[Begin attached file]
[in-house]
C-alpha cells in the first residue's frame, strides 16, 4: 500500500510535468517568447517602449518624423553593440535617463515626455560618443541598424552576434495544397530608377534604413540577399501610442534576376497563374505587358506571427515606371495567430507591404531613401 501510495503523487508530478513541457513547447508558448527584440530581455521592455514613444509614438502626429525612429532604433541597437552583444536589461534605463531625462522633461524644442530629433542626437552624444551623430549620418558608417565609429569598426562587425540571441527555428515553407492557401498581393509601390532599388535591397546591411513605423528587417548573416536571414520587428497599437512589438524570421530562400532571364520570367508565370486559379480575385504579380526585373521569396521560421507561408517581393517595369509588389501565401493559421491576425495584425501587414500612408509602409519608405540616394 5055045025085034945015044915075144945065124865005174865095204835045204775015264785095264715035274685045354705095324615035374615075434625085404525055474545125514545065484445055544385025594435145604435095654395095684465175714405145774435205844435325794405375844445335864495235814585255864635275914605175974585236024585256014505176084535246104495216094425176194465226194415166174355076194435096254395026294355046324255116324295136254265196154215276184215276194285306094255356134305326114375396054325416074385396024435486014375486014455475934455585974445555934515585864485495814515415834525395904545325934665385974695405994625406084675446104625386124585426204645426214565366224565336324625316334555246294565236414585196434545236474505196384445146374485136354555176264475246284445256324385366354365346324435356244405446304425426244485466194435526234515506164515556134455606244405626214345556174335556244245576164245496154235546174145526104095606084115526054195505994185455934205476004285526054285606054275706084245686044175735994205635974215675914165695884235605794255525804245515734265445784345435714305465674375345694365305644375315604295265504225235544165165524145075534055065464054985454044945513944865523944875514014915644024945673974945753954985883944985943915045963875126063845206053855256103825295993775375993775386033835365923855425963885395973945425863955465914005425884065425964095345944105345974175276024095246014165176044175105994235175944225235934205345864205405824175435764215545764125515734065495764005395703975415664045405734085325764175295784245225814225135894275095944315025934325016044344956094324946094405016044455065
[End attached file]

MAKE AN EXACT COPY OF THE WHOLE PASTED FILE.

[in-house]
C-alpha cells in the first residue's frame, strides 16, 4: 500500500510535468517568447517602449518624423553593440535617463515626455560618443541598424552576434495544397530608377534604413540577399501610442534576376497563374505587358506571427515606371495567430507591404531613401 501510495503523487508530478513541457513547447508558448527584440530581455521592455514613444509614438502626429525612429532604433541597437552583444536589461534605463531625462522633461524644442530629433542626437552624444551623430549620418558608417565609429569598426562587425540571441527555428515553407492557401498581393509601390532599388535591397546591411513605423528587417548573416536571414520587428497599437512589438524570421530562400532571364520570367508565370486559379480575385504579380526585373521569396521560421507561408517581393517595369509588389501565401493559421491576425495584425501587414500612408509602409519608405540616394 5055045025085034945015044915075144945065124865005174865095204835045204775015264785095264715035274685045354705095324615035374615075434625085404525055474545125514545065484445055544385025594435145604435095654395095684465175714405145774435205844435325794405375844445335864495235814585255864635275914605175974585236024585256014505176084535246104495216094425176194465226194415166174355076194435096254395026294355046324255116324295136254265196154215276184215276194285306094255356134305326114375396054325416074385396024435486014375486014455475934455585974445555934515585864485495814515415834525395904545325934665385974695405994625406084675446104625386124585426204645426214565366224565336324625316334555246294565236414585196434545236474505196384445146374485136354555176264475246284445256324385366354365346324435356244405446304425426244485466194435526234515506164515556134455606244405626214345556174335556244245576164245496154235546174145526104095606084115526054195505994185455934205476004285526054285606054275706084245686044175735994205635974215675914165695884235605794255525804245515734265445784345435714305465674375345694365305644375315604295265504225235544165165524145075534055065464054985454044945513944865523944875514014915644024945673974945753954985883944985943915045963875126063845206053855256103825295993775375993775386033835365923855425963885395973945425863955465914005425884065425964095345944105345974175276024095246014165176044175105994235175944225235934205345864205405824175435764215545764125515734065495764005395703975415664045405734085325764175295784245225814225135894275095944315025934325016044344956094324946094405016044455065